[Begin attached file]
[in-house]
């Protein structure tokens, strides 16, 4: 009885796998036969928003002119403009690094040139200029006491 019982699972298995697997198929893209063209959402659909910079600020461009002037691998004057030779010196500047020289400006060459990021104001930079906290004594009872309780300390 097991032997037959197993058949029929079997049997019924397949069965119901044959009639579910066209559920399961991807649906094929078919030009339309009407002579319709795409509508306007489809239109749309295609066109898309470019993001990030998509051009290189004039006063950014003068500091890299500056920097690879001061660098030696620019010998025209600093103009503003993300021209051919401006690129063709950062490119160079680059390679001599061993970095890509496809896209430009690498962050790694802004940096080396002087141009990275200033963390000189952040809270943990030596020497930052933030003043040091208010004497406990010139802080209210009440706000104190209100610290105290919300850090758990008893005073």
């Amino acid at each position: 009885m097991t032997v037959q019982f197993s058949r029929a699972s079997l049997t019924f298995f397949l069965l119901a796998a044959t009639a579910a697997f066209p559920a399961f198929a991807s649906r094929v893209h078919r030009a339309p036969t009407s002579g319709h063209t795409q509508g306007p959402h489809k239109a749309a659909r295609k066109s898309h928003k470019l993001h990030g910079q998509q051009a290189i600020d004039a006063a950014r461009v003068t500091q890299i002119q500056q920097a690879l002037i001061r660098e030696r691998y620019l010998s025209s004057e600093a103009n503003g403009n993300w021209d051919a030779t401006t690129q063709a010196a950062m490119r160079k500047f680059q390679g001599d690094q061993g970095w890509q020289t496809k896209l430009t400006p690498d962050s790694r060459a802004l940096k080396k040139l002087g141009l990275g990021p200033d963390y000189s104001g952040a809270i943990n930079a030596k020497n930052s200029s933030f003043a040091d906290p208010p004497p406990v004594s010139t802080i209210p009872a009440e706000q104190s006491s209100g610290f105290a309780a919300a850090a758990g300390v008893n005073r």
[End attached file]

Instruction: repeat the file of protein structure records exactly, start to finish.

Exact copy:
[in-house]
């Protein structure tokens, strides 16, 4: 009885796998036969928003002119403009690094040139200029006491 019982699972298995697997198929893209063209959402659909910079600020461009002037691998004057030779010196500047020289400006060459990021104001930079906290004594009872309780300390 097991032997037959197993058949029929079997049997019924397949069965119901044959009639579910066209559920399961991807649906094929078919030009339309009407002579319709795409509508306007489809239109749309295609066109898309470019993001990030998509051009290189004039006063950014003068500091890299500056920097690879001061660098030696620019010998025209600093103009503003993300021209051919401006690129063709950062490119160079680059390679001599061993970095890509496809896209430009690498962050790694802004940096080396002087141009990275200033963390000189952040809270943990030596020497930052933030003043040091208010004497406990010139802080209210009440706000104190209100610290105290919300850090758990008893005073």
């Amino acid at each position: 009885m097991t032997v037959q019982f197993s058949r029929a699972s079997l049997t019924f298995f397949l069965l119901a796998a044959t009639a579910a697997f066209p559920a399961f198929a991807s649906r094929v893209h078919r030009a339309p036969t009407s002579g319709h063209t795409q509508g306007p959402h489809k239109a749309a659909r295609k066109s898309h928003k470019l993001h990030g910079q998509q051009a290189i600020d004039a006063a950014r461009v003068t500091q890299i002119q500056q920097a690879l002037i001061r660098e030696r691998y620019l010998s025209s004057e600093a103009n503003g403009n993300w021209d051919a030779t401006t690129q063709a010196a950062m490119r160079k500047f680059q390679g001599d690094q061993g970095w890509q020289t496809k896209l430009t400006p690498d962050s790694r060459a802004l940096k080396k040139l002087g141009l990275g990021p200033d963390y000189s104001g952040a809270i943990n930079a030596k020497n930052s200029s933030f003043a040091d906290p208010p004497p406990v004594s010139t802080i209210p009872a009440e706000q104190s006491s209100g610290f105290a309780a919300a850090a758990g300390v008893n005073r």